A new discovery to me and I’ll say it now, these are true fine fragrances. Whatever your preconceptions of LUSH are, these are something else, the weirdest, most bizarre and incessantly addictive scents I’ve ever owned. They stand out as shining examples of true freedom of innovation, breaking all the rules. I cannot stress the quality of these scents in both their structure, ingredients and potency but also to say that a little goes an incredibly long way.
I actually have an interview coming up with Simon Constantine, one half of the Gorilla Perfumers duo, where we’ll discover what is ticking behind his and Mark’s creations but for now, I want to introduce you to some of my favourites. Each has been inspired by an old english folk story, but rather than me telling you it, you should go in-store and have it told to you by one of the LUSH consultants, they’re really good at it! Also there’s a cool little comic book you can pick up too.
As soon as I opened the bottle, I threw my head back in shock as to what this bottle threw out, a fragrance inspired by the smells of unearthed roots and freshly turned earth. It’s amazing! The scent is comprised of vetivert, cumin and beeswax. Vetivert and cumin are the worst offenders that really smack you with earth and dirt whilst the beezwax oddly softens the concoction. Applied to the skin, it looms, broods and even festers, exuding the most incredibly seductive aroma that I simply cannot stop myself from poking my nose at. Out of all the Gorilla fragrances, this is my undoubted favourite.
“Thoughts drift to ominous surveillance cameras…voices whispering in the ears…hidden secret police and anonymous hackers…ideas for a ‘protest perfume’ emerge – a disjointed scent for our times using such unique fragrances as galbanum and black pepper.” Even the site descriptions are superb. I love the darkness of the scent combined with the almost citrus-like qualities of the Elemi Oil. The Bug is sharp, it’s rebellious and wearing it ensures you’ll be under close watch by The Ministry of Truth.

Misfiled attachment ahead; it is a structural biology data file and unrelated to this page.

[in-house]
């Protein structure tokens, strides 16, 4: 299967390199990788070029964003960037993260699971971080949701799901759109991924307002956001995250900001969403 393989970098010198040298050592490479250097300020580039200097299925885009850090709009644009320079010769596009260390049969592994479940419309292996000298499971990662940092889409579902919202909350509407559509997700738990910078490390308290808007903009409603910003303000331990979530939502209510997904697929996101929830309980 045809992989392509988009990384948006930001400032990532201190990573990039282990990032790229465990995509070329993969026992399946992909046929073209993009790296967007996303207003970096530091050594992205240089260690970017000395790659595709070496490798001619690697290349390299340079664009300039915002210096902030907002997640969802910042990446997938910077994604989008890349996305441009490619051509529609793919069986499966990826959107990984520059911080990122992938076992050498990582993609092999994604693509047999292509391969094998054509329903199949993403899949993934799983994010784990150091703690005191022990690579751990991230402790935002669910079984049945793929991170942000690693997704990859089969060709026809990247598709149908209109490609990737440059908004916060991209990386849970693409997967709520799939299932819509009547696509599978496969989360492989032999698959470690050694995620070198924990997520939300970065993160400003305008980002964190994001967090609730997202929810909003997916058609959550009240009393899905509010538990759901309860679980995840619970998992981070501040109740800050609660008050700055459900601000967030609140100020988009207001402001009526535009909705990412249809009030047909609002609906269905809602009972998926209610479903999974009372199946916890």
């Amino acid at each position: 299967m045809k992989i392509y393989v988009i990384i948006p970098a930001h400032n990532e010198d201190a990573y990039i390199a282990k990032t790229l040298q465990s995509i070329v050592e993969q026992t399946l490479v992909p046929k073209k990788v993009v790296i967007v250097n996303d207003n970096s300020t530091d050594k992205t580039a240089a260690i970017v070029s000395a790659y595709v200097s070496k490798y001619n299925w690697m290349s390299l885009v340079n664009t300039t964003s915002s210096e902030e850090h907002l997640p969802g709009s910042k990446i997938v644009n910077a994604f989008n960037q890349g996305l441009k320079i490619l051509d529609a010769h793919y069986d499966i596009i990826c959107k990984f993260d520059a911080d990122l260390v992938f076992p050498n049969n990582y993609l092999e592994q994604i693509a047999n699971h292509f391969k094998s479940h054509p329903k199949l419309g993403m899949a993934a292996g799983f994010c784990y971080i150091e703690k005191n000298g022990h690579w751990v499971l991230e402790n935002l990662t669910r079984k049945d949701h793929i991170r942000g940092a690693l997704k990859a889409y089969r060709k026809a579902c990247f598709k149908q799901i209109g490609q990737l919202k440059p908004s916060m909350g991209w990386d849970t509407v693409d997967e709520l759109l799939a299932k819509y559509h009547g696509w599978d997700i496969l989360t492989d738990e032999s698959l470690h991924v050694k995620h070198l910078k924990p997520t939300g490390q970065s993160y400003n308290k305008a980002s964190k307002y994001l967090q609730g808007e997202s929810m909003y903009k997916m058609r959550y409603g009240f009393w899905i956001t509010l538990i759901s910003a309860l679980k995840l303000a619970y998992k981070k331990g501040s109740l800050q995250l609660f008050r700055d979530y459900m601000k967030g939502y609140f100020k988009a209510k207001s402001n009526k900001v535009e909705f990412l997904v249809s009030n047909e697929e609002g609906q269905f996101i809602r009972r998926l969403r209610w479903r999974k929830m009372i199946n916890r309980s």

Let’s soften things off for a moment with the almost soapy scent, Sikkim Girls. Inspired by the world famous sitar player and composer Sheema Mukherjee, Sikkim Girls floods your space with notes of jasmine, tuberose and frangipani. I’m unsure of how well suited this would be to most guys, but I’ve always been a firm believer in that you should wear what fragrances you enjoy, rather than what marketing tells you to enjoy. It’s delicate, but firm and eccentric but grounded; anyone who wears this is definitely out on prowl.
Wild fruits and tea is what leapt out at me from the bottle, with geranium oil, rose absolute, blackcurrant absolute, roman chamomile, sage and thyme. Much softer but in my view but undoubtedly masculine, Flower’s Barrow is calming and gentle and stirs up images of long, winding, country trails. Perfect to be worn for a quiet, intimate evening out with friends or your significant other.
Weird! Although this could describe any one of the Gorilla Fragrances but Hell Stone is one of the weirdest. I love it. With my favourite, orange flower as well as oakmoss absolute, clary sage and ylang ylang, Devil’s Nightcap captures rock, stone, moss and the glories British weather with gentle flurries of gentle, British, wildflower.
If I’ve tempted you into the weird world of Mark and Simon’s Gorilla fragrances, then you can check the rest of the range out here. Stay tuned for more product reviews, interviews and updates surrounding this fab fragrance brand.